Last week, the DC Department of Housing and Community Development (DHCD) released a Solicitation for Offers for the development of the Big K Site. A Solicitation for Offers (SFO) is essentially the same as a Request for Proposals (RFP), an equally bureaucratic but slightly more familiar term.
The first Agency Goal listed in the solicitation is, “Consistency with the recommendations of the Big K Community Advisory Group.” The Community Advisory Group was guided by two relatively conservative DHCD-commissioned market studies (housing & commercial). For the most part, the recommendations are straightforward and predictable:
• Desire mixed-use project;
• Project that will support/benefit the community;
• Prefer commercial use over housing;
• Full-service restaurant was top choice for retail; and
• Interest in having cultural use / community garden on-site
In this case, the desired mix of uses appears to exclude residential. The SFO states specifically that the Advisory Group recommends no housing at all. However, the solicitation also gives weight to the Comprehensive Plan, which values this type of metro-accessible site, located on a commercial corridor, as an opportunity for higher density mixed-use development that does include housing. More importantly, adding households within walking distance of this site will increase the demand for retail goods and services, raising the feasibility of the project’s commercial component.
Physically, the site has some constraints, though none are insurmountable. DHCD only owns four of the five properties on the block. The one that it does not control is currently operated as a used car lot. Prospective developers could sweeten their offers by gaining control of the car lot and proposing to pair it with the adjacent lot (2228 MLK) included in the solicitation that contains a historic single family home approved to be razed (Solution 1, below).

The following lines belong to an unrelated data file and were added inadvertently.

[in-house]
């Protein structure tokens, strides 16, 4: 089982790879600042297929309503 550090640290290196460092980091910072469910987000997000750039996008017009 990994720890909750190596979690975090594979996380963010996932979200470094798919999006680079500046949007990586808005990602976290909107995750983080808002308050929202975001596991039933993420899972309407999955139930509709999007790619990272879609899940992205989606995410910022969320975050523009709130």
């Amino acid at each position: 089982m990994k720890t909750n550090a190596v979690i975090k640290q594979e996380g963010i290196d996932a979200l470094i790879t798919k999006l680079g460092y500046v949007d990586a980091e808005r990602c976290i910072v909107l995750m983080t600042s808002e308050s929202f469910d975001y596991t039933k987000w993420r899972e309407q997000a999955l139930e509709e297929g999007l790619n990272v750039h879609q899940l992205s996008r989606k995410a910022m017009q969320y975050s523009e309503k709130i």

The Big K liquor store on the corner of Martin Luther King Jr. Ave and Morris Rd (2252 MLK) lies outside of the Historic District, but considering the historic nature of the overall site and the community’s desire for preservation, it may be wise for a developer to save as much of the building as possible. With that said, there is still plenty of room for the structure to grow up and out (Solution 2), and even laterally behind the adjacent homes (Solution 3).
The two remaining detached, single family homes (2234 and 2238 MLK) are located smack in the middle of their respective lots and must be preserved. But why not move them up to the lot line (Solution 4)? If the additional density gained justifies the cost, this may be an option worth exploring.
Ultimately, what gets built at the Big K will depend on the creativity of the development teams that respond to the solicitation, particularly in their ability to lure commercial tenants and make effective use of the plentiful incentives available at this site. While DHCD does not explicitly offer a subsidy beyond, presumably, selling the property for less than the appraised value, the project may be able to take advantage of Historic Tax Credits, New Markets Tax Credits, and/or Tax Increment Financing. Plus, if a high quality proposal is received and championed by residents of Anacostia, the Mayor and Council may be able to find a way to make it work financially via grants or tax abatement.
Here’s to hoping the Big K gets some visionary responses, and why wouldn’t it? Developers, architects, and preservationists should be drooling over the opportunity to be able to say that their project triggered the revitalization of Historic Anacostia.